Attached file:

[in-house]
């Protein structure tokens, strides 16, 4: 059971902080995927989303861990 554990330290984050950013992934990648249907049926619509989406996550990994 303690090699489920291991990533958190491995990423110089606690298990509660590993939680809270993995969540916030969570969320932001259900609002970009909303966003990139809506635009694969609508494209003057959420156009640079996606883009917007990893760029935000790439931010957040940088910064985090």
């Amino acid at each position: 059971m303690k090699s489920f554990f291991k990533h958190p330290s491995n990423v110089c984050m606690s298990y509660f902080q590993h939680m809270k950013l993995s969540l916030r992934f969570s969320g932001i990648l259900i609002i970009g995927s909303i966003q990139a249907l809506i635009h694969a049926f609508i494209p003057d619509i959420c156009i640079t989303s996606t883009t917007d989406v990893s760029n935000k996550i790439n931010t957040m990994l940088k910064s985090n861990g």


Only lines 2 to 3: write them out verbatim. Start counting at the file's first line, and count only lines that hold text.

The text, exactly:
């Protein structure tokens, strides 16, 4: 059971902080995927989303861990 554990330290984050950013992934990648249907049926619509989406996550990994 303690090699489920291991990533958190491995990423110089606690298990509660590993939680809270993995969540916030969570969320932001259900609002970009909303966003990139809506635009694969609508494209003057959420156009640079996606883009917007990893760029935000790439931010957040940088910064985090």
């Amino acid at each position: 059971m303690k090699s489920f554990f291991k990533h958190p330290s491995n990423v110089c984050m606690s298990y509660f902080q590993h939680m809270k950013l993995s969540l916030r992934f969570s969320g932001i990648l259900i609002i970009g995927s909303i966003q990139a249907l809506i635009h694969a049926f609508i494209p003057d619509i959420c156009i640079t989303s996606t883009t917007d989406v990893s760029n935000k996550i790439n931010t957040m990994l940088k910064s985090n861990g």